2022 Nissan Pathfinder – Not All Who Wander Are Lost
The SUV segment is a high-stakes game, and after years without a fresh entry, Nissan is looking to reassert themselves with an all-new 2022 Pathfinder.
Let’s start with the growth of the Pathfinder, now a three-row, seven- or eight-passenger SUV. More seats equates to the large cross/utility vehicle class.
Next, there’s either front-wheel or four-wheel drive, the latter with a seven-position drive and terrain selector. No surprise that it’s a unibody, a concession to MPGs, with Nissan’s 3.5-liter V6 putting out 284 HP and 259 lb-ft of torque through a new paddle-shifted, 9-speed automatic with a shift-by-wire drive selector. Actual mileage may vary, and Nissan will let you know closer to when it actually hits showrooms. The optional best-in-class towing capacity of 6,000 pounds is impressive, especially if you have a home-on-wheels you’d like to take with you.
Eighteen-inch or 20-inch wheels, mounting 255/60R18s or 255/50R20s gives the Pathfinder a little street cred, less so among real off-roaders. Words like modern, aggressive, robust, and rugged are styling cues that signal a more dramatic exterior than previous iterations of the Pathfinder, and the next-generation version has its high points. Thankfully, it isn’t a GM styling-meets-Star Wars collaboration, where the front end appears to be squinting, and there’s no end to the grille.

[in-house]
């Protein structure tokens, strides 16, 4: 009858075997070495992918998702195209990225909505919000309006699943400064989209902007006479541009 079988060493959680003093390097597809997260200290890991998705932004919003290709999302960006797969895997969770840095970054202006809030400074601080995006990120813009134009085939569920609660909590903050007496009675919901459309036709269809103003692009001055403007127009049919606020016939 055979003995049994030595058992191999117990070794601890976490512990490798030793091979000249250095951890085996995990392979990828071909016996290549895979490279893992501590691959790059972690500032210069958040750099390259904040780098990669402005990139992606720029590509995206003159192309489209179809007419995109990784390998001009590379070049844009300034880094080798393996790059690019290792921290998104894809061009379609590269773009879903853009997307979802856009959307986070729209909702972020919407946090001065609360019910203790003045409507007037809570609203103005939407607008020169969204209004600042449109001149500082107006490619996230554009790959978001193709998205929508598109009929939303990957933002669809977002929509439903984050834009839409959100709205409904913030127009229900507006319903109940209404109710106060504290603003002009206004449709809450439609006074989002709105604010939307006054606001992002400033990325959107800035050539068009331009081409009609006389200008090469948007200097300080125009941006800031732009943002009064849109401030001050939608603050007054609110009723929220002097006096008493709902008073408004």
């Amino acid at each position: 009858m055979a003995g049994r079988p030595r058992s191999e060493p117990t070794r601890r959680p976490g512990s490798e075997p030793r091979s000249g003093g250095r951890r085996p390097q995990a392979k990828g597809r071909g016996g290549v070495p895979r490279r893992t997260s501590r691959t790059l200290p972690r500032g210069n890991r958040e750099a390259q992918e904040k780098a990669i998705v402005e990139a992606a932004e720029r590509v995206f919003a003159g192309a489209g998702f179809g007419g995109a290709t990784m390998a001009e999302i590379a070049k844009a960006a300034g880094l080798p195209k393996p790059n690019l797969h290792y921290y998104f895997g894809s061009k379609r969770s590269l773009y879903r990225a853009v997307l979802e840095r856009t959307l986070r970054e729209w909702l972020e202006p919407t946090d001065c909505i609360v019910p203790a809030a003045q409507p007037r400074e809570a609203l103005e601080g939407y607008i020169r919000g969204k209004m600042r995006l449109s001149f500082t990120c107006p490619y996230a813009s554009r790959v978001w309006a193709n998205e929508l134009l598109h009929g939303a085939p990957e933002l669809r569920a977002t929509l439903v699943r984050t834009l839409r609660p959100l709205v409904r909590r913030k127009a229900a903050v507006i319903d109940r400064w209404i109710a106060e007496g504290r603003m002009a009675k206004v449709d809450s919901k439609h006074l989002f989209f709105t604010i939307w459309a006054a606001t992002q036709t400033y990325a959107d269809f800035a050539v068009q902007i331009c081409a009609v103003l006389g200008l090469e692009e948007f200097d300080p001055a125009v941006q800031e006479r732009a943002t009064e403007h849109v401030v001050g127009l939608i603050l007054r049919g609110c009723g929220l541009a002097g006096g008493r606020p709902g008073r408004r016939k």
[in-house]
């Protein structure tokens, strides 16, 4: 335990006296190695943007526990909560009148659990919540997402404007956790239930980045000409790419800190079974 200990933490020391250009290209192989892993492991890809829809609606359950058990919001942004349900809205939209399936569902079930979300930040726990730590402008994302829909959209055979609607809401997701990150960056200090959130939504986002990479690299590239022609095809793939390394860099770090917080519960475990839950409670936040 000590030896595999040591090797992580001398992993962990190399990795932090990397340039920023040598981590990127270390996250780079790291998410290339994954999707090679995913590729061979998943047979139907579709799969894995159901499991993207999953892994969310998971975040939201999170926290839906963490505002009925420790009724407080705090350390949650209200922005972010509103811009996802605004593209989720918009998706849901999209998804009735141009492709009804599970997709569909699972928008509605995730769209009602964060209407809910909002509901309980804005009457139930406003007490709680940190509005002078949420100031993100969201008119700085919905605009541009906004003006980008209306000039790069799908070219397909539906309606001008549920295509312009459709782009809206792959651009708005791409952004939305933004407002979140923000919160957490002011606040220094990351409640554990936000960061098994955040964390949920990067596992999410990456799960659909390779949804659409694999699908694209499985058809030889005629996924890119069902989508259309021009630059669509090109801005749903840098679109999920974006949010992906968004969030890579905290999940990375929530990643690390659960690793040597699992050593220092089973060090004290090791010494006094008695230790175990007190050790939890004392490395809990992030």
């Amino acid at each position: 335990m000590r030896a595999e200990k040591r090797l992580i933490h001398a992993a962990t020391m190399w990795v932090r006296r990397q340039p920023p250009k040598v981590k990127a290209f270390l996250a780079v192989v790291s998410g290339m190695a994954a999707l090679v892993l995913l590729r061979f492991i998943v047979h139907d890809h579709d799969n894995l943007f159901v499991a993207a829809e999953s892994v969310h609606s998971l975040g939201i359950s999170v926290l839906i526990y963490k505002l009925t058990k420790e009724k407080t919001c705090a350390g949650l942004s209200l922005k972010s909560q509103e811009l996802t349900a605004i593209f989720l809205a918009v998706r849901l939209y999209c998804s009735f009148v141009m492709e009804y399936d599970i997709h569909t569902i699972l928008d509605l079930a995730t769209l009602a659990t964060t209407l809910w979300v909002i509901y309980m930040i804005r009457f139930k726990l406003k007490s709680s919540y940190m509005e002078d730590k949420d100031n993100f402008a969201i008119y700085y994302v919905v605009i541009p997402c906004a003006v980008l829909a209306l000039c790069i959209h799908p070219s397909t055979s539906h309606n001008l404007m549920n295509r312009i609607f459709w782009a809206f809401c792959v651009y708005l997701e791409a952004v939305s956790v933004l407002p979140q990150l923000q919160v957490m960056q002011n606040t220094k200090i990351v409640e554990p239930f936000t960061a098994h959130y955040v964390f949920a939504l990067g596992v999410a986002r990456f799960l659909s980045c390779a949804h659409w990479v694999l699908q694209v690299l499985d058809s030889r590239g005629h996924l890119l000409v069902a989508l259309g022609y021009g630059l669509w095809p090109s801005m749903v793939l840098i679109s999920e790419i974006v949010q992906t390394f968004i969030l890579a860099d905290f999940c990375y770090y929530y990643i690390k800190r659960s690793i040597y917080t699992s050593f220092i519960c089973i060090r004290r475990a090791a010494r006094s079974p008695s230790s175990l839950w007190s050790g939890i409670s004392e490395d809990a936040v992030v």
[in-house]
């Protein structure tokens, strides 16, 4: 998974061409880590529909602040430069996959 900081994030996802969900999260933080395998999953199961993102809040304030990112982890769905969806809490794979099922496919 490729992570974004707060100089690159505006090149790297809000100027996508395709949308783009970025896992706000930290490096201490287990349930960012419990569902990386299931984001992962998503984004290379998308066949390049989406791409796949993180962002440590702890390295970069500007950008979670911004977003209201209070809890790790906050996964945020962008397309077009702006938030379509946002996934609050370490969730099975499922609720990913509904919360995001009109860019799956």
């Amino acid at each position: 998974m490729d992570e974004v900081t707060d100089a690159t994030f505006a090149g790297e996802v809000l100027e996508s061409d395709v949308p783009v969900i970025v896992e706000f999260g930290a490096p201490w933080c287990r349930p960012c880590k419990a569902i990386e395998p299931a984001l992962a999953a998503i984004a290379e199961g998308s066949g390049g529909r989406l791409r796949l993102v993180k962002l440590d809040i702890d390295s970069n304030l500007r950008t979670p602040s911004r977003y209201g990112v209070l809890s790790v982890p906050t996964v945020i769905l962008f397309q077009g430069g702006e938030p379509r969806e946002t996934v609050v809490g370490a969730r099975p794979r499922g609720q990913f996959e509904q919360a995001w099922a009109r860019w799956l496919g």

LED headlights, daytime running lights, and taillights are described as expressive, and I’ll go with that. The large Pathfinder logo on the motion-activated power liftgate ensures its identity isn’t mistaken for any of those other crossover SUVs.
Have we exceeded the dimensions of interior screen size? Nissan offers a 12.3-inch digital dash, up from the standard 7-incher, and displays ranging from 8-inch to a 9-inch color, all the way to 10.8-inches when opting for a Platinum level heads-up unit.
Seating, as mentioned earlier, requires second-row bench seat coziness to pack in eight, or if you want a little separation, there’s captain’s chairs and a removable center console, and you’ll max out at seven. Way back in the nosebleed seats, there’s 60/40 split, folding bench seating. Second-row climate controls augment the automatic temperature control, but there’s no mention of any switches or knobs for any poor souls unlucky enough to be relegated to the third tier.
The safety and driver-assist technology you see in Nissan’s commercials are in the Pathfinder. Pedestrian-detecting, auto emergency braking, blind spot, cross traffic, lane departure warnings are a part of their Safety Shield. Testing vehicles with automatic braking that stopped when that wasn’t my intent, is it out of the question to opt-out of this molly-coddling, and instead require drivers to think for themselves and act accordingly?
The Pathfinder goes on sale sometime in the summer of 2021 as a 2022 model.